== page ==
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Margaret Moran
Margaret Moran
Articles (117) 

Warren Buffett’s Top Undervalued Holdings at 2019 Close

These companies provide potential value opportunities for the year ahead

December 26, 2019 | About:

Warren Buffett (Trades, Portfolio)’s Berkshire Hathaway has an equity portfolio valued at $214.67 billion as of Dec. 26, 2019. As the U.S. economy stretches out its longest bull market in history, value investors are finding it more difficult to find good value opportunities. Thus, during the 2019 third quarter, neither Buffet nor his portfolio managers, Ted Weschler and Tedd Combs, added to any of the company’s existing positions, despite Berkshire’s record cash pile of $128 billion.

As 2020 approaches, these undervalued Berkshire Hathaway holdings may be able to provide value to shareholders in light of strong company and industry growth.

Globe Life Inc.

Buffett has held a position in Globe Life Inc. (NYSE:GL) since 2001. The 6,353,727-share investment has achieved an annualized return of approximately 10.5%. Over the past decade since 2009, the stock price has appreciated about 717.53% to $106.58 per share. Berkshire currently owns 5.87% of Globe Life’s shares outstanding.


Globe Life is a life insurance and annuities company based in McKinney, Texas. As of Dec. 26, it has a market cap of $11.54 billion, a price-earnings ratio of 16.08 and a three-year revenue growth rate of 7.9%. GuruFocus has assigned the company a financial strength score of 2 out of 10 and a profitability score of 6 out of 10.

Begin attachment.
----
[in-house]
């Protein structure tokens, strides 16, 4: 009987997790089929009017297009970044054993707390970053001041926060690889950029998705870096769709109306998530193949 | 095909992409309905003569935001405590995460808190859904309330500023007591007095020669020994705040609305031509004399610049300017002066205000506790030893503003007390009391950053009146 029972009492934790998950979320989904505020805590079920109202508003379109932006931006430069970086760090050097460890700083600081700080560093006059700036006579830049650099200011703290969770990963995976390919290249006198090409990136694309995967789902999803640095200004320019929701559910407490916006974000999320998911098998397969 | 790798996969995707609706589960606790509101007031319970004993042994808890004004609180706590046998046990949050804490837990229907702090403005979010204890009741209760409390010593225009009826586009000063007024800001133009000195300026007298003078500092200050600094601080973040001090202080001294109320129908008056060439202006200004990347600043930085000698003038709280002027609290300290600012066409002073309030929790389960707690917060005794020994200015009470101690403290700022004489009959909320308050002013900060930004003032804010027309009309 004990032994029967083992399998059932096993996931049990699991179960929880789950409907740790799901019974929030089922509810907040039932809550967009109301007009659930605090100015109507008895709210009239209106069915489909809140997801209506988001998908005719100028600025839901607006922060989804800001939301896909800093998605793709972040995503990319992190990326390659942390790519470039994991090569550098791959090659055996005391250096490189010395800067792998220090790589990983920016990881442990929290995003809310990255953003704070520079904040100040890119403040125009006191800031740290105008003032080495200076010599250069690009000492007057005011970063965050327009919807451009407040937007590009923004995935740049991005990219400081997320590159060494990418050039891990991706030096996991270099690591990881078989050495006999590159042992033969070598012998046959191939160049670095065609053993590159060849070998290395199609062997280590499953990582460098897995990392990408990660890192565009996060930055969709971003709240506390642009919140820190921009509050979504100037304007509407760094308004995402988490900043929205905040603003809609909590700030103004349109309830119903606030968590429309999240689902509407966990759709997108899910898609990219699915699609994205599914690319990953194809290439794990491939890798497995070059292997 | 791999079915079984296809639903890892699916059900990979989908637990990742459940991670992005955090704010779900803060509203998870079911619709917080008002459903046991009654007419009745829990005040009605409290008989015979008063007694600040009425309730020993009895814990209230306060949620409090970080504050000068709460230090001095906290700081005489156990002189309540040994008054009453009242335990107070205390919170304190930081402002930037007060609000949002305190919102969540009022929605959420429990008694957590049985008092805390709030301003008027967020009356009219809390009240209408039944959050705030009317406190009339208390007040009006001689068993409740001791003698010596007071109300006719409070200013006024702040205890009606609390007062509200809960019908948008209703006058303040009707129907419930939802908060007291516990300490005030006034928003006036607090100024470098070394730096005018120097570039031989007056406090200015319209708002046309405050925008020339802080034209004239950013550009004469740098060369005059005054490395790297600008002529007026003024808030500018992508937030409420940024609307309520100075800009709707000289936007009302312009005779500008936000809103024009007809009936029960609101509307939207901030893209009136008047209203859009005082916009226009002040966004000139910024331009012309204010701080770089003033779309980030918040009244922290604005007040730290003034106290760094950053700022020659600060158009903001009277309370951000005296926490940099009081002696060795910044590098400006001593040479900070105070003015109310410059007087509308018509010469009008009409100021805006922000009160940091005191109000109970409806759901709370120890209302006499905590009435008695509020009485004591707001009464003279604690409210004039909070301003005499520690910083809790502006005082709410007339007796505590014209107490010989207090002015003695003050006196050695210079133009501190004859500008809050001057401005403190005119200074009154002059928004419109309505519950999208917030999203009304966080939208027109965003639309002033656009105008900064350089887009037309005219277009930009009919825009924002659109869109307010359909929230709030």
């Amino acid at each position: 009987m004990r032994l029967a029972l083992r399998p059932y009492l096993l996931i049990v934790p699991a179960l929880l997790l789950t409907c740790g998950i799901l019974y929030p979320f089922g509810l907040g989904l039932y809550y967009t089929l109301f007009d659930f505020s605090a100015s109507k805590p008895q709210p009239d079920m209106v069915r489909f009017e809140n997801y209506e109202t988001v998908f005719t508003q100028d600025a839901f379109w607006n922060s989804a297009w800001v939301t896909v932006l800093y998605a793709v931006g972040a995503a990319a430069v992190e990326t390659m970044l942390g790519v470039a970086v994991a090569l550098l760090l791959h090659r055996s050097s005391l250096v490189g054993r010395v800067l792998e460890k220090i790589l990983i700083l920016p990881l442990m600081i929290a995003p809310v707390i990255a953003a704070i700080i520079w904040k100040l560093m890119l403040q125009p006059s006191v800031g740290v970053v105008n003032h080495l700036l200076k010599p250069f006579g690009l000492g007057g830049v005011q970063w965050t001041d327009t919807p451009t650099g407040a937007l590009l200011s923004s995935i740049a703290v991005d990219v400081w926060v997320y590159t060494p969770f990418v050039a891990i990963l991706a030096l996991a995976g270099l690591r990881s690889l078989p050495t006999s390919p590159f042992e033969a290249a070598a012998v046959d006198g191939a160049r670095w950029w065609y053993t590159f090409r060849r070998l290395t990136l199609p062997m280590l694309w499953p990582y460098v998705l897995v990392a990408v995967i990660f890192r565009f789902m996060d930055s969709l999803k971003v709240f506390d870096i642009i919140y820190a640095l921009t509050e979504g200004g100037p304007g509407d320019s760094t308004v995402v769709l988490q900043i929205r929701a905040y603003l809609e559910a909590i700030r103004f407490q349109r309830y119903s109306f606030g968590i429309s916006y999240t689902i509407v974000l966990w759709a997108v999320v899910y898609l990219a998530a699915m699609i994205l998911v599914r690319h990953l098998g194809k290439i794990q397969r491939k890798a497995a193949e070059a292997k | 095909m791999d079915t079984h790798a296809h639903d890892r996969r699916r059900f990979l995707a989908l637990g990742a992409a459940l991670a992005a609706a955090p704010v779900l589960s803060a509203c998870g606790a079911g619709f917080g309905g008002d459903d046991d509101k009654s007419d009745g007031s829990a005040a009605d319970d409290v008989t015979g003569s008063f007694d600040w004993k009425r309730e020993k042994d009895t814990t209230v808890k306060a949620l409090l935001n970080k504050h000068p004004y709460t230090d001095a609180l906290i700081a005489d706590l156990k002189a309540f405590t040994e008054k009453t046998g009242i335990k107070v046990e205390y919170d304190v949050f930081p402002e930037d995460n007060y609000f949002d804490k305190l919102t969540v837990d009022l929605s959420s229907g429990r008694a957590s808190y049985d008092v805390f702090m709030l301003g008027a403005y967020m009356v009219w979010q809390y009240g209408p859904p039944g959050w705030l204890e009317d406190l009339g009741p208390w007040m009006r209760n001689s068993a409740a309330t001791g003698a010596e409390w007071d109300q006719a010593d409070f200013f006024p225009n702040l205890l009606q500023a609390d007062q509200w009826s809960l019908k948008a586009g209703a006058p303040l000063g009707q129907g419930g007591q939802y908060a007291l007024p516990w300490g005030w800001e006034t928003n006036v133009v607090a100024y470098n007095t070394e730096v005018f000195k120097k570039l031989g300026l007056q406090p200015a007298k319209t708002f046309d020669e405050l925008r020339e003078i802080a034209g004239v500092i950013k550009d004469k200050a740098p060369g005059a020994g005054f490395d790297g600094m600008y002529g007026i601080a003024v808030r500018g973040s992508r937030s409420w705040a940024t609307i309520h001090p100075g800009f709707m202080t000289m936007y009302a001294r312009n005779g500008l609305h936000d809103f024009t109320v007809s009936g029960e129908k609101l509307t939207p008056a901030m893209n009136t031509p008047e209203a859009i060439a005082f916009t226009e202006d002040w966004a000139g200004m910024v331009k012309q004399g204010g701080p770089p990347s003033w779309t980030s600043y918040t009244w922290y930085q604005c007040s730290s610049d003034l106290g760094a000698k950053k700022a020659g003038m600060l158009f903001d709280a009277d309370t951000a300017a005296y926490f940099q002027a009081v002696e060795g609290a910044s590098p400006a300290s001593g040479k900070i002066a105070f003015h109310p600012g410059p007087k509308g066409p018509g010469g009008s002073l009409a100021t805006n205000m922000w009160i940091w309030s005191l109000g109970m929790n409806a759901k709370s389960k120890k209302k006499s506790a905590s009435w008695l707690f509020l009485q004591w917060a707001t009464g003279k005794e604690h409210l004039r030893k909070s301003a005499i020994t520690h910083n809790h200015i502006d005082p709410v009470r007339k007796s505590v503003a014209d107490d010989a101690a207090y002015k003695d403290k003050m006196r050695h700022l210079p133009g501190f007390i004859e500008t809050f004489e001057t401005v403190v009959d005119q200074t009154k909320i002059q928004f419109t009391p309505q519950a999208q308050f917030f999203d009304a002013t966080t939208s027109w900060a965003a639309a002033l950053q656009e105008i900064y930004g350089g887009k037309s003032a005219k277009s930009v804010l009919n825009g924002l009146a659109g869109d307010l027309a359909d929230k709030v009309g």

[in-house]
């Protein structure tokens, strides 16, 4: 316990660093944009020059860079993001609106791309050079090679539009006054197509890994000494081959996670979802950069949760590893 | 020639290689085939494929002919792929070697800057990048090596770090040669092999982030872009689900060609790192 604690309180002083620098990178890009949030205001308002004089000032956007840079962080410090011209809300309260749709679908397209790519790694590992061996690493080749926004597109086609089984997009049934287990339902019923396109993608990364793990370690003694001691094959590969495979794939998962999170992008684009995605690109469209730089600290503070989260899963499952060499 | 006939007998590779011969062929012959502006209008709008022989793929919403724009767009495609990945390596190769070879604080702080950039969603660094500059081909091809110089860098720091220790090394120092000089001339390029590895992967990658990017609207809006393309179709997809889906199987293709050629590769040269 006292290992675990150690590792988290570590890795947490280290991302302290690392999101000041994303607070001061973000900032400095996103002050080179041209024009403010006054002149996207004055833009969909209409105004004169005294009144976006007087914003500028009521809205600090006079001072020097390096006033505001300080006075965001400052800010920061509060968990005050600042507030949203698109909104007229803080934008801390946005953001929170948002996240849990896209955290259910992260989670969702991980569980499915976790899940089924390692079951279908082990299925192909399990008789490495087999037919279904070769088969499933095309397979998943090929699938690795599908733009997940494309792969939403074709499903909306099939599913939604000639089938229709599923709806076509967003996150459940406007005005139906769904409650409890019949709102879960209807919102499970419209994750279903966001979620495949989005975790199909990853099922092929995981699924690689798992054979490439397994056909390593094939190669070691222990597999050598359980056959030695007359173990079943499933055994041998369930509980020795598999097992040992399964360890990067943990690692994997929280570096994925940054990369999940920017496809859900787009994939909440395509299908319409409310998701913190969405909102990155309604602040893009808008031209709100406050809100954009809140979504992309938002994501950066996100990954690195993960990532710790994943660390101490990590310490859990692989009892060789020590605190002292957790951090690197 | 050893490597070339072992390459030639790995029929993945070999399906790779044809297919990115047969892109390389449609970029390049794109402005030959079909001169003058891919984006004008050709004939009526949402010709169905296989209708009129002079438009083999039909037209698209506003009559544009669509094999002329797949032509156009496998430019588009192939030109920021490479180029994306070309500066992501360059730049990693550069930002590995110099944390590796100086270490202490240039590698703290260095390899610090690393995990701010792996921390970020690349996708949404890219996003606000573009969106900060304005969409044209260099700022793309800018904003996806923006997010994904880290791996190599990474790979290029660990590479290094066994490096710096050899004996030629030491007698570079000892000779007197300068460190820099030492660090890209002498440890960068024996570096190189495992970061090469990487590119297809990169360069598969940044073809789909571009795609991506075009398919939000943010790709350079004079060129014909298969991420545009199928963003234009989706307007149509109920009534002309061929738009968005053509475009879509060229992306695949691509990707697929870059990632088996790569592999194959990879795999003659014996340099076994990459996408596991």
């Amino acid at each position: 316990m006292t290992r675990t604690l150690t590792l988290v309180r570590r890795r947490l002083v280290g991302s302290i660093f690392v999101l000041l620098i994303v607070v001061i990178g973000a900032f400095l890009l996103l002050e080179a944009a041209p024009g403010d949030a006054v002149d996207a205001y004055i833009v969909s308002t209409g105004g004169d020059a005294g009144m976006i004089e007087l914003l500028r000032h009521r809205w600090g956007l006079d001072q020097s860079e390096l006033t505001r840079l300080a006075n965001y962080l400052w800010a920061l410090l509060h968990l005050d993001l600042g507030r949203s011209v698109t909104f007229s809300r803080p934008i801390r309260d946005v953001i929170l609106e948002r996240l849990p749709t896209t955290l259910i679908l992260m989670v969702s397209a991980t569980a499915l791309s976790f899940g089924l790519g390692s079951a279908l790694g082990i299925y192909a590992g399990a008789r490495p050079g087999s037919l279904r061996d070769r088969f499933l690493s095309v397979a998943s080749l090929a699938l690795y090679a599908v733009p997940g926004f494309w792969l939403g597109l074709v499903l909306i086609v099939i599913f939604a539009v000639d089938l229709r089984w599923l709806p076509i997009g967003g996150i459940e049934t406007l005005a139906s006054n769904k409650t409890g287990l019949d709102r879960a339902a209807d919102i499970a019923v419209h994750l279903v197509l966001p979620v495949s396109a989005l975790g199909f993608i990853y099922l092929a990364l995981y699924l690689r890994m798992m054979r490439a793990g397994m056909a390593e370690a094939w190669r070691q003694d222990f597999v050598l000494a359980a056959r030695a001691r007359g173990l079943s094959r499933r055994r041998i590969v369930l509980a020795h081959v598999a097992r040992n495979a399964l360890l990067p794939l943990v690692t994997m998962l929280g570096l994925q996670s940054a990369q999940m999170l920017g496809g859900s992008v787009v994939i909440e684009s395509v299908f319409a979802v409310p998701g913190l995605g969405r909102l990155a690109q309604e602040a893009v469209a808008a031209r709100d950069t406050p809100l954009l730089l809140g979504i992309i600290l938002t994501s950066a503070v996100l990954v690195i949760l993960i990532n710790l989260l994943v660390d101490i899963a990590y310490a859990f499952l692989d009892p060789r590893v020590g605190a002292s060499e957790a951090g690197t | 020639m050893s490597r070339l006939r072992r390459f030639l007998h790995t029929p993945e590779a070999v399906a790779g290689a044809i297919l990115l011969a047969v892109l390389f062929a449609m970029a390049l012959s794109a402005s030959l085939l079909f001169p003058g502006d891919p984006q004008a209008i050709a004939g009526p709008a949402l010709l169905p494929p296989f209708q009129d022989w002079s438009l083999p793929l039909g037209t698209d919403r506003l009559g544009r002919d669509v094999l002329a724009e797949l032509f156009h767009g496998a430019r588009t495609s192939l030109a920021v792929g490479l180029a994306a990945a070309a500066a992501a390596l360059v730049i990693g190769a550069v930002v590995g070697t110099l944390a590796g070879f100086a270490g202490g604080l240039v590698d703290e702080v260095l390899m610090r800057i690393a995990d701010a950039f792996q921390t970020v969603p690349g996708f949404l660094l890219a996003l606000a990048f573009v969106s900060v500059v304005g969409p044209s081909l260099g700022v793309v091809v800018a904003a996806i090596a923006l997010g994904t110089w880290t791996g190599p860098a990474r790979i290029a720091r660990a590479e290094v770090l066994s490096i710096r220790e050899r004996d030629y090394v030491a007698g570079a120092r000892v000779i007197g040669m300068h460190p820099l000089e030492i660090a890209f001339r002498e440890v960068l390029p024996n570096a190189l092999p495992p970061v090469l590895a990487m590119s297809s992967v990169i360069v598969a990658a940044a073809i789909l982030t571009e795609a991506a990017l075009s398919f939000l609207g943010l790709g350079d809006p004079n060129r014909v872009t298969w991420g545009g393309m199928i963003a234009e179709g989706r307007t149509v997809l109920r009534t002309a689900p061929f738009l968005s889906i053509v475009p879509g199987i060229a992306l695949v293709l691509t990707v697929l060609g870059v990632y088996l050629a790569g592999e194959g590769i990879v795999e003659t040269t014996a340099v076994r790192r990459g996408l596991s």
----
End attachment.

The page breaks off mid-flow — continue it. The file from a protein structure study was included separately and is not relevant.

According to an earnings-based discounted cash flow model, shares of Globe Life are worth $126.25 apiece as compared to the current price of approximately $106.58. The Peter Lynch chart places the current stock price at a little bit above fair value.


As a whole, the life insurance industry in the U.S. is faring well as the population ages. The industry grew approximately 3.7% in 2017 and 5% in 2018, according to data from McKinsey & Company. Globe life’s revenue grew at a faster rate than the industry average over the past three years, due largely to a relatively easy online sign-up process.


Delta Air Lines Inc.

Berkshire Hathaway established a holding in Delta Air Lines Inc. (NYSE:DAL) in 2016 and has since increased the number of shares owned to 70,910,456. According to GuruFocus’s calculations, the investment has returned a 25.71% cumulative gain. Buffett is currently Delta’s largest guru shareholder with 10.96% of shares outstanding.


Delta is a major U.S. airline headquartered in Atlanta, Georgia. As of Dec. 26, it has a market cap of $38.52 billion, a price-earnings ratio of 8.39 and a three-year revenue growth rate of 8.1%. GuruFocus has assigned the company a financial strength score of 4 out of 10 and a profitability score of 8 out of 10.

The Peter Lynch fair value places the fair price for Delta shares at $131.21 apiece, which is higher than the current share price of $59.42. Another value calculation based on Peter Lynch's investing style, the Peter Lynch chart, also shows the stock as being undervalued.